Following preparing and draping of the lumbar region, the incision is planned. The incision is typically slightly caudal to a standard incision planned for a laminectomy; specifically, it only is required to expose the interspinous space, which is typically slightly caudal to the disk space on lateral imaging. An approximately 2.5- to 4-cm incision is made, the subcutaneous fat and lumbodorsal fascia are then divided and retracted. After dividing the fascia, electrocautery is used to perform a subperiosteal dissection so that the bilateral erector spinae muscles can be mobilized off of the cranial and caudal spinous processes to the spinolaminar junction ( Fig. 14.2 ).
Many surgeons believe that the ILIF procedure is best performed with distraction laminoplasty. The distraction laminoplasty technique, as first described by O’Leary and McCance, allows for robust distraction and greater access to the spinal canal, while minimizing the risk of spinous process fracture during device implantation. Furthermore, this technique has the advantage of minimizing bony resection, including maintenance of the bilateral facet joints. At this point, a Kerrison rongeur is used to excise the supraspinous and interspinous ligaments at the index level ( Fig. 14.3 ). If required based on bony overgrowth, the Kerrison rongeur is used to remove the caudal one-third of the superior spinous process and laminae, as well as the cranial edge of the inferior spinous process. This step is not required in all patients and if not needed should be avoided because the spinous process may be fractured and the procedure aborted for a standard laminectomy and pedicle fixation and fusion. The facet joint capsules should be spared as much as possible. If significant facet hypertrophy is present, the spinolaminar junction between the cranial and caudal vertebrae is then thinned down with a high-speed burr in order to create a surface to accept an interlaminar distractor.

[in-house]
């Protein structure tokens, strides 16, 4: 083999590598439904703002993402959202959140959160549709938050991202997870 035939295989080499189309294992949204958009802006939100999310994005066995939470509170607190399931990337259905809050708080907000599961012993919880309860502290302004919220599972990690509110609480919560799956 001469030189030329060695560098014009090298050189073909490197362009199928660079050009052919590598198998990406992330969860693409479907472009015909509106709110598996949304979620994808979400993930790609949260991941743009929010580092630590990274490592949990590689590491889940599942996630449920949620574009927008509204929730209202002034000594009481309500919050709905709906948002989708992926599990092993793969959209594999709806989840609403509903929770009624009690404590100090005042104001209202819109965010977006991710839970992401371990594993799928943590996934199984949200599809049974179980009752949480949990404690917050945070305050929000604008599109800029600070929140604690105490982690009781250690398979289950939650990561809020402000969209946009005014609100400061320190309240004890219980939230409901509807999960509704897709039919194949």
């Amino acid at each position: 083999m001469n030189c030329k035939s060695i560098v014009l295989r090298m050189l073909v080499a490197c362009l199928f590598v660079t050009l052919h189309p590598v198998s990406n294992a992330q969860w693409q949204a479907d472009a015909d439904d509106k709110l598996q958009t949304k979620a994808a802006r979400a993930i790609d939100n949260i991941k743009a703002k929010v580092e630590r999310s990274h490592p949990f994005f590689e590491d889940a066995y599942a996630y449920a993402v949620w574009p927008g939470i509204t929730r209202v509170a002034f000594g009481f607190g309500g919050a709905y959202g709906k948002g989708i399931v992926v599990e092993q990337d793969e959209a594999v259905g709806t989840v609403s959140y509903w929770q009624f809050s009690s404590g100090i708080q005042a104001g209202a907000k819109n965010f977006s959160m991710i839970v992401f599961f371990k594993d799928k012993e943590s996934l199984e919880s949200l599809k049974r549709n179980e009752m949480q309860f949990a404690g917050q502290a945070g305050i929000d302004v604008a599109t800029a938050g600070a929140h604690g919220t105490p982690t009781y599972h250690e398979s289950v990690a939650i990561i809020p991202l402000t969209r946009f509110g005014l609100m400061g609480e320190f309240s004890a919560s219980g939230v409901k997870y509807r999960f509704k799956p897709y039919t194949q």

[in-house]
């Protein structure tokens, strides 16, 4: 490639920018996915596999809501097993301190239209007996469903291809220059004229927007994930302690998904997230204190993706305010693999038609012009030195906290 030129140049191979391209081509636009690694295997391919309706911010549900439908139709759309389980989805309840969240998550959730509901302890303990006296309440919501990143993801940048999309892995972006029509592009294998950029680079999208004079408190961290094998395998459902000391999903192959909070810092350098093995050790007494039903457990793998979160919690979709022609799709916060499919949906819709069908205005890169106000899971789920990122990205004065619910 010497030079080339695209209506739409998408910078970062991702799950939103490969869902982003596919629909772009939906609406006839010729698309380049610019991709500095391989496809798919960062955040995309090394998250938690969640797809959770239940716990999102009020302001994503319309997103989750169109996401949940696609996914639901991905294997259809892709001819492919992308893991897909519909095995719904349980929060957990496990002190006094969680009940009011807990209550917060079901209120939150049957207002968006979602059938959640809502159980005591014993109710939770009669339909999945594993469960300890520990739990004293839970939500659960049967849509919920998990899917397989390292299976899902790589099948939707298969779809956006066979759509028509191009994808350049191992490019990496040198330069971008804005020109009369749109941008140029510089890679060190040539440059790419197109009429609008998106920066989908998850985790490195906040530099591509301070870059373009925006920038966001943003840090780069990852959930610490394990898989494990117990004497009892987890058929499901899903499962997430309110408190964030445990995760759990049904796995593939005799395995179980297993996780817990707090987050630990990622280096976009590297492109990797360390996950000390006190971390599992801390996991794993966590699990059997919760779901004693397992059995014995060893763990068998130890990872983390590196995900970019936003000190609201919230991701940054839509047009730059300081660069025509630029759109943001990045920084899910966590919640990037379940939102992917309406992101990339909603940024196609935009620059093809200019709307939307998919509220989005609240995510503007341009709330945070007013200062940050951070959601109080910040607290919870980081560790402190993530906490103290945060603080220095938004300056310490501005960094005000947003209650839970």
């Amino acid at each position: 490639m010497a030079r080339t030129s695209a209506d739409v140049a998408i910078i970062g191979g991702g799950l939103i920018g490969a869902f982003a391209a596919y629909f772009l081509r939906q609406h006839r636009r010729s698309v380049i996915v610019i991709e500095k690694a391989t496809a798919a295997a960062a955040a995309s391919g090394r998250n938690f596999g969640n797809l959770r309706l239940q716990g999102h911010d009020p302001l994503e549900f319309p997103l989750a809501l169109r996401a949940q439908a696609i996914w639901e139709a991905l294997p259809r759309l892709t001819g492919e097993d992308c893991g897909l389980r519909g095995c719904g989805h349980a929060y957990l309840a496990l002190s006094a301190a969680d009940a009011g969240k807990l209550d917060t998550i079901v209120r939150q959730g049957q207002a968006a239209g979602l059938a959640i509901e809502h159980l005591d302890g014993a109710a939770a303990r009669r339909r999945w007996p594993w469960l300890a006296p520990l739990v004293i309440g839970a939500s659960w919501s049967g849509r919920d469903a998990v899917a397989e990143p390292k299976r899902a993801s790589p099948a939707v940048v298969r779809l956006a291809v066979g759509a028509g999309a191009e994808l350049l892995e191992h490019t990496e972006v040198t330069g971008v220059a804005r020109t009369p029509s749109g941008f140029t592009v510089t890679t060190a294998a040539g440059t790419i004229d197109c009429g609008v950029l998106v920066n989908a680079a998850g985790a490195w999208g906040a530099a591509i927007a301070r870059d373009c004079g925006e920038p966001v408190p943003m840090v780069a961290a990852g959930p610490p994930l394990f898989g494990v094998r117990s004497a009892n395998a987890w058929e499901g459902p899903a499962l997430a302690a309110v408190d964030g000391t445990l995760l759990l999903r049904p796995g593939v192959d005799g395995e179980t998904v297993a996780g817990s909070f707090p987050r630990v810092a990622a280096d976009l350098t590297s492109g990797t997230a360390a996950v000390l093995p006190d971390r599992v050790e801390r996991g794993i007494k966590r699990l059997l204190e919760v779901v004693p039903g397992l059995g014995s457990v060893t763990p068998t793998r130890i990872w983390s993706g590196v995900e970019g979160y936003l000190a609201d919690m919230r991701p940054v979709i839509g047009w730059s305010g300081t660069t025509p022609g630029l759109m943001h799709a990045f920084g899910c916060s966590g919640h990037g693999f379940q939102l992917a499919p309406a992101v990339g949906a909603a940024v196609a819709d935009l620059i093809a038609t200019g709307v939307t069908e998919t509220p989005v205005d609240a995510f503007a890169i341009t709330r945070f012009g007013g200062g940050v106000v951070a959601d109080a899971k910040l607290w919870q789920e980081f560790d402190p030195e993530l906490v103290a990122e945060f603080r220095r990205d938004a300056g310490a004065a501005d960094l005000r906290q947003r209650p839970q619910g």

Surgeon preference and implant choice will determine how spinous process distraction is next performed. This step is required to provide adequate visualization of the intralaminar space, permit laminoplasty, and decompress the neural elements. The authors prefer to place Caspar posts in the top of the spinous processed to apply distraction with a post distractor as one would use during an anterior cervical diskectomy and fusion. Pilot holes are drilled into the cranial and caudal spinous processes and Caspar pins are inserted into the drill holes. These posts should be placed in the cranial portion of the spinous processes, which is the thickest portion of the spinous process. Distraction of the segment is then performed, enabling enhanced access to the interlaminar space without additional excision of the spinous processes ( Fig. 14.4 ). It is important to insert the Caspar pins parallel to each other so that iatrogenic spinous fracture is avoided. Also, overly aggressive distraction should be avoided to minimize damage to the spinous process. As mentioned above, other tools for distraction are available. Bilateral hemilaminoties and medial facetectomies may next be performed to gain access to the compressed neural elements ( Fig. 14.5 ). Next, curettes are used to mobilize the ligamentum flavum insertion from the laminae. Kerrison rongeurs are then used to remove soft tissue from the medial aspect of the facet joints just lateral to the ligamentum flavum. Again, care should be taken to leave the capsular tissues undisturbed. The ligamentum flavum insertion on the superior lamina is then released with angled curettes, and the ligamentum flavum is removed partially or completely at the stenotic segment ( Fig. 14.6 ).